57th Street (Manhattan)

57th Street is one of New York City's major thoroughfares, which runs as a two-way street east-west in the Midtown section of the borough of Manhattan, from the New York City Department of Sanitation's dock on the Hudson River at the West Side Highway to a small park overlooking the East River built on a platform suspended above the FDR Drive. Between Fifth and Eighth Avenue, it is two blocks south of Central Park. 57th Street is notable for prestigious art galleries,[1] restaurants and up-market shops.[2]

Coordinates: 40°45′54″N 73°58′43″W / 40.7649°N 73.9787°W

57th Street
Multi-story high-rise buildings, in various styles, look down on the four lane street below.
Apartment buildings lining East 57th Street between First Avenue and Sutton Place
LocationManhattan, New York City, New York, United States
West endWest Side Highway
East endYork Avenue / Sutton Place

History

The street was designated by the Commissioners' Plan of 1811 that established the Manhattan street grid as one of 15 east-west streets that would be 100 feet (30 m) in width (while other streets were designated as 60 feet (18 m) in width).[3]

From west to east

Hearstowernyc
The Hearst Tower at 300 West 57th Street

Over its two-mile (3 km) length, 57th Street passes through several distinct neighborhoods with differing mixes of commercial, retail, and residential uses.[4]

The first block of 57th Street, at its western end at Twelfth Avenue near the Hudson River waterfront, is home to the VIA 57 West building, designed in the form of a triangular pyramid by Danish architect Bjarke Ingels.[5] From there to Tenth Avenue are low-rise industrial properties, several automobile dealerships, and small-scale residential buildings. Much of the south side of the block between Eleventh and Tenth Avenues is occupied by the CBS Broadcast Center, which is the network's primary East Coast production facility. The street's name was used by CBS to title a newsmagazine program produced by the network in the late 1980s, West 57th.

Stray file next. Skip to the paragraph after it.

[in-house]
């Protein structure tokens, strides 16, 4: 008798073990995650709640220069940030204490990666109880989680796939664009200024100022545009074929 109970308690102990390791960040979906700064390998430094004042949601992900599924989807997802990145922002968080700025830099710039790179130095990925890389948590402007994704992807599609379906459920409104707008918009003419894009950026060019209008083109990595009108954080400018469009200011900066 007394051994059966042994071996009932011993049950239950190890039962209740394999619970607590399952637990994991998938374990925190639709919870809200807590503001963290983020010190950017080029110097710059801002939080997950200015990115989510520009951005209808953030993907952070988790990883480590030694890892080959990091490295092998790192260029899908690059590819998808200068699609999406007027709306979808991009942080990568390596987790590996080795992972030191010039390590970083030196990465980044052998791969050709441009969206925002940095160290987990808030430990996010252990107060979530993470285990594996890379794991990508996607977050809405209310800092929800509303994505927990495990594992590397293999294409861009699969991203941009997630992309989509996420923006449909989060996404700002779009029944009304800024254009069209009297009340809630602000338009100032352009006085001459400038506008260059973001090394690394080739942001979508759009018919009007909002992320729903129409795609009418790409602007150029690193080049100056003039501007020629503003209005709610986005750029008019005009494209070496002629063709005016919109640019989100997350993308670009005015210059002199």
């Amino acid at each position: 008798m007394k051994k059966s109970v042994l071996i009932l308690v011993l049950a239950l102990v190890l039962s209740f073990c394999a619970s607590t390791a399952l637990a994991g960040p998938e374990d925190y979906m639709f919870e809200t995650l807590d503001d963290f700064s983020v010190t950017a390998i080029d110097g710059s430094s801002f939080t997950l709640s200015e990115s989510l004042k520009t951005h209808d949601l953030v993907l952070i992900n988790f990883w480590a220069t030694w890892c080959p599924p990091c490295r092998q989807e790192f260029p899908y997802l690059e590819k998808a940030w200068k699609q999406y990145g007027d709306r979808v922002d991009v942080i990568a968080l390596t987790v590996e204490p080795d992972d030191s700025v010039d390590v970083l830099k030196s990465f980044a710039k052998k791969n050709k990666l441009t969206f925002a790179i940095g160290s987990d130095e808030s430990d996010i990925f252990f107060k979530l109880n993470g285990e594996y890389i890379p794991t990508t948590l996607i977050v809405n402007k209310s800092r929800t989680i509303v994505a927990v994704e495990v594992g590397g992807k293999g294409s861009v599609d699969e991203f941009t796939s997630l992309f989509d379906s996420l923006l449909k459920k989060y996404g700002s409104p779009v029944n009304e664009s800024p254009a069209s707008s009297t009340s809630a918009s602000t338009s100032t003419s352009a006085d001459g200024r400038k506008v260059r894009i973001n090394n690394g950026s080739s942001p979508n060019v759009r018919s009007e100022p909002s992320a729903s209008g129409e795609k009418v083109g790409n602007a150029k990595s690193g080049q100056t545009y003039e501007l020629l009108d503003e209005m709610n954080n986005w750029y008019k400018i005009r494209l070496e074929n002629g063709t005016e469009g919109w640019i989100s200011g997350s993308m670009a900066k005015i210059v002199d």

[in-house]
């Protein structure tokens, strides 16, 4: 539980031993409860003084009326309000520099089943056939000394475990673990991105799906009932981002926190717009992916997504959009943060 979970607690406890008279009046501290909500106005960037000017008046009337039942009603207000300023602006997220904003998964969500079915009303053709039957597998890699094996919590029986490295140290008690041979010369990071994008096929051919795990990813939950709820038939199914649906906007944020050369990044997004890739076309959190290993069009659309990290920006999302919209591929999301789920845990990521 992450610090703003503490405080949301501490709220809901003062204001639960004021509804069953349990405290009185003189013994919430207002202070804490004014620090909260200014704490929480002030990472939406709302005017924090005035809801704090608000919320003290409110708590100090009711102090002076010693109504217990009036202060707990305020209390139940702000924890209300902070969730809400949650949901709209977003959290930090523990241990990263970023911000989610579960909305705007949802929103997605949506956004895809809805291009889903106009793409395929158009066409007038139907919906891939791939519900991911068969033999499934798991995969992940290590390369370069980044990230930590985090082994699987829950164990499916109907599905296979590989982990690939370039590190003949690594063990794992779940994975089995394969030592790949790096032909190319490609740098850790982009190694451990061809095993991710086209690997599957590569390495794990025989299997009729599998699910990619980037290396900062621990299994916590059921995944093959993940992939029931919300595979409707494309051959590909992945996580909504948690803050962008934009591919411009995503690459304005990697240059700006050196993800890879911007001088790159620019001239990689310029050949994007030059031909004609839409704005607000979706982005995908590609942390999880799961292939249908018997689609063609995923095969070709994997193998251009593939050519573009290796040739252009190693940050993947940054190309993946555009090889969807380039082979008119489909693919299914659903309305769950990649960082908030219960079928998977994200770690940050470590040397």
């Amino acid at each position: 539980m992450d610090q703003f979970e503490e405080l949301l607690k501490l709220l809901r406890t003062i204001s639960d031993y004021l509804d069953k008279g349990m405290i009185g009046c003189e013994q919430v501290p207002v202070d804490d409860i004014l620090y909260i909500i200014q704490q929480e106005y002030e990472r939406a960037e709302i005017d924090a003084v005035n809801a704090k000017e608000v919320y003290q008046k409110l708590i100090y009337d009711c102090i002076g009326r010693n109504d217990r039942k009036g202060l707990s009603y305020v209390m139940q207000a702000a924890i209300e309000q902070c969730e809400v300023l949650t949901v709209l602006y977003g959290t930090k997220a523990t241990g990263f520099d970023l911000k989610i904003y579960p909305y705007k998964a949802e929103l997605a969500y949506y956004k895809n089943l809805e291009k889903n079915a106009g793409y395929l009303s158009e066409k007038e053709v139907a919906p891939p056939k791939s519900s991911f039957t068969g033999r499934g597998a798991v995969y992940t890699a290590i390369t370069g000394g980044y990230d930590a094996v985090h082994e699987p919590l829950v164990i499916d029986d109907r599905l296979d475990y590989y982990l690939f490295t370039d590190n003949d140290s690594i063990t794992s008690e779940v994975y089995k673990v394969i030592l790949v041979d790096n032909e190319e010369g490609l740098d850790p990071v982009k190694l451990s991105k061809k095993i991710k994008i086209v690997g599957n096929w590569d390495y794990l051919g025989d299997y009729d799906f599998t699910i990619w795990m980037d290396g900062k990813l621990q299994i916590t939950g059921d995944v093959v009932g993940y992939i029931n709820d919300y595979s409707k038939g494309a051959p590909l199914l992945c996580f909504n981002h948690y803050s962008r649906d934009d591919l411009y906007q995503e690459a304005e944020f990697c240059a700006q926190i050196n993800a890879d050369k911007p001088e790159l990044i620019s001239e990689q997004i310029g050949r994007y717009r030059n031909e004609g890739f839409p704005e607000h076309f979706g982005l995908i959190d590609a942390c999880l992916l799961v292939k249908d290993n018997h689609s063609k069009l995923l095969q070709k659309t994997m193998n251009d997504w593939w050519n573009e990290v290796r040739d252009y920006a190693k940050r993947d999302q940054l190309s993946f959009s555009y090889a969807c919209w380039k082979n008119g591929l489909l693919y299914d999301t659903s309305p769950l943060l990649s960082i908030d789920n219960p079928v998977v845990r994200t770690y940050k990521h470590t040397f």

From Tenth Avenue to Eighth Avenue, larger residential buildings appear. Beginning at Eighth Avenue and continuing east through the core of Midtown Manhattan, the street is dominated by very large commercial and residential towers, such as at the Hearst Tower at the southwest corner of 57th Street and Eighth Avenue. This stretch of 57th Street is home to several large hotels such as Le Parker Meridien and well-known restaurants such as the Russian Tea Room (both between Seventh Avenue and Sixth Avenue), and to the offices of several magazines including The Economist. The corner of 57th Street and Seventh Avenue is home to the city-owned performance venue Carnegie Hall.

The mid-block between Seventh and Sixth avenues is a terminus of a north-south pedestrian avenue named Sixth and a Half Avenue.[6]

Art Students League 215 West 57th Street
Art Students League at 215 West 57th Street
Calvary Baptist Church entrance
Calvary Baptist Church entrance at 123 West 57th Street

East of Sixth Avenue, the street is home to numerous high-end retail establishments including Van Cleef & Arpels, Tiffany & Co., and Bergdorf Goodman. The stores located at 57th Street's intersections with Fifth and Madison Avenues occupy some of the most expensive real estate in the world.[7]

Commercial and retail buildings continue to dominate until Third Avenue, where the street rapidly returns to a preponderance of large residential buildings. As it continues from here through its final blocks leading to its terminus at Sutton Place, the street consists of a nearly unbroken stretch of increasingly upscale apartment buildings with doormen, awnings, and small commercial establishments such as drug stores, bank branches, and restaurants.

57th Street ends at a small city park overlooking the East River just east of Sutton Place.

Notable buildings include 300 East 57th Street by architect Emery Roth.

Billionaires' Row

Beginning with the construction of One57,[8] a 1,004-foot (306 m) apartment building between Sixth and Seventh Avenues which was completed in 2014, a large number of very tall ultra-luxury residential buildings have been constructed or proposed on the section of 57th Street roughly corresponding to the southern edge of Central Park.[9] Due to the often record-breaking prices[10][11] that have been set for the apartments in these buildings, the press has dubbed this section of 57th Street as "Billionaires' Row".[12][13][14] These projects have generated controversy concerning the economic conditions[15][16] and zoning policies[17] that have encouraged these buildings, as well as the impact these towers will have on the surrounding neighborhoods and the shadows they will cast on Central Park.[18]

Transportation

The 57th Street station on the New York City Subway's IND Sixth Avenue Line is located at the intersection of 57th Street and Sixth Avenue and is served by the F train. The 57th Street – Seventh Avenue station on the BMT Broadway Line is located at 57th Street and Seventh Avenue, served by the N, ​Q, ​R, and ​W trains.[19]

The M57 and M31 crosstown bus routes share a corridor between 11th and 1st Avenues.[20] The M57 extends up the West Side to the 72nd Street subway station,[21] while the M31 extends up the East Side to 92nd Street and 1st Avenue via York Avenue.[22]